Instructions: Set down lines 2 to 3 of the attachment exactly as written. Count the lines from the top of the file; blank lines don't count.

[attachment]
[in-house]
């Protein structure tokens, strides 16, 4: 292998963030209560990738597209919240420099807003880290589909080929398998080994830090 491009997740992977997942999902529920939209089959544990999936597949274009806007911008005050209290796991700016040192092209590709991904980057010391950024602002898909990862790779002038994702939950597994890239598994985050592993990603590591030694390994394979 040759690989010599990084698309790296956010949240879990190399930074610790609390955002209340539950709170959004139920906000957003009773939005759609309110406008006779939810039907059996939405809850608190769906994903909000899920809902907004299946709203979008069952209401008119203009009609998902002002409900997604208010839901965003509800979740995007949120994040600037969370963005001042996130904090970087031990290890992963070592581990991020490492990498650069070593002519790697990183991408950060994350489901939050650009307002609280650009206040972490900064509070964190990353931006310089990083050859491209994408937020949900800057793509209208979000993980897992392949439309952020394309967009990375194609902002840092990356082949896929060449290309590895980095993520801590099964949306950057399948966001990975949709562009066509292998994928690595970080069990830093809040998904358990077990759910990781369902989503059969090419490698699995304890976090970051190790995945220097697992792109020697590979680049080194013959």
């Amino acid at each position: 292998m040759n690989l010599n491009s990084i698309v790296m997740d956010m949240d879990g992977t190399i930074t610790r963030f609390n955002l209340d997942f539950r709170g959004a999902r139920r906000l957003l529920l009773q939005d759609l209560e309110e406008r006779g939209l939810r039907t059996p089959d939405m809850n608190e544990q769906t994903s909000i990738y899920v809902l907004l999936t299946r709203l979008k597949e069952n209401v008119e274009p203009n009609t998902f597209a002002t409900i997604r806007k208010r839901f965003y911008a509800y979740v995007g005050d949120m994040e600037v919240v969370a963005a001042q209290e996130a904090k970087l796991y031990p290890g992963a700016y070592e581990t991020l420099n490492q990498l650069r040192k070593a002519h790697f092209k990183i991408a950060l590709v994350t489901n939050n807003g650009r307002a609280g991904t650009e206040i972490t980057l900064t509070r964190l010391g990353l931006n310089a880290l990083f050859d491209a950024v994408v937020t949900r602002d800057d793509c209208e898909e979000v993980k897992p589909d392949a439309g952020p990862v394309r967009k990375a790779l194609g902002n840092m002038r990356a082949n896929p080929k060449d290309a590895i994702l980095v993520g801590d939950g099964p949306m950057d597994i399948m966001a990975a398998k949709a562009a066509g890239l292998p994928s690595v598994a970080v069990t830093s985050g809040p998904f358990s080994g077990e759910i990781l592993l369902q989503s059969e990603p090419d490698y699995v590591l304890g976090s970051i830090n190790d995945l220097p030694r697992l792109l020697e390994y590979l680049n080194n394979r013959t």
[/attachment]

């Protein structure tokens, strides 16, 4: 292998963030209560990738597209919240420099807003880290589909080929398998080994830090 491009997740992977997942999902529920939209089959544990999936597949274009806007911008005050209290796991700016040192092209590709991904980057010391950024602002898909990862790779002038994702939950597994890239598994985050592993990603590591030694390994394979 040759690989010599990084698309790296956010949240879990190399930074610790609390955002209340539950709170959004139920906000957003009773939005759609309110406008006779939810039907059996939405809850608190769906994903909000899920809902907004299946709203979008069952209401008119203009009609998902002002409900997604208010839901965003509800979740995007949120994040600037969370963005001042996130904090970087031990290890992963070592581990991020490492990498650069070593002519790697990183991408950060994350489901939050650009307002609280650009206040972490900064509070964190990353931006310089990083050859491209994408937020949900800057793509209208979000993980897992392949439309952020394309967009990375194609902002840092990356082949896929060449290309590895980095993520801590099964949306950057399948966001990975949709562009066509292998994928690595970080069990830093809040998904358990077990759910990781369902989503059969090419490698699995304890976090970051190790995945220097697992792109020697590979680049080194013959």
């Amino acid at each position: 292998m040759n690989l010599n491009s990084i698309v790296m997740d956010m949240d879990g992977t190399i930074t610790r963030f609390n955002l209340d997942f539950r709170g959004a999902r139920r906000l957003l529920l009773q939005d759609l209560e309110e406008r006779g939209l939810r039907t059996p089959d939405m809850n608190e544990q769906t994903s909000i990738y899920v809902l907004l999936t299946r709203l979008k597949e069952n209401v008119e274009p203009n009609t998902f597209a002002t409900i997604r806007k208010r839901f965003y911008a509800y979740v995007g005050d949120m994040e600037v919240v969370a963005a001042q209290e996130a904090k970087l796991y031990p290890g992963a700016y070592e581990t991020l420099n490492q990498l650069r040192k070593a002519h790697f092209k990183i991408a950060l590709v994350t489901n939050n807003g650009r307002a609280g991904t650009e206040i972490t980057l900064t509070r964190l010391g990353l931006n310089a880290l990083f050859d491209a950024v994408v937020t949900r602002d800057d793509c209208e898909e979000v993980k897992p589909d392949a439309g952020p990862v394309r967009k990375a790779l194609g902002n840092m002038r990356a082949n896929p080929k060449d290309a590895i994702l980095v993520g801590d939950g099964p949306m950057d597994i399948m966001a990975a398998k949709a562009a066509g890239l292998p994928s690595v598994a970080v069990t830093s985050g809040p998904f358990s080994g077990e759910i990781l592993l369902q989503s059969e990603p090419d490698y699995v590591l304890g976090s970051i830090n190790d995945l220097p030694r697992l792109l020697e390994y590979l680049n080194n394979r013959t």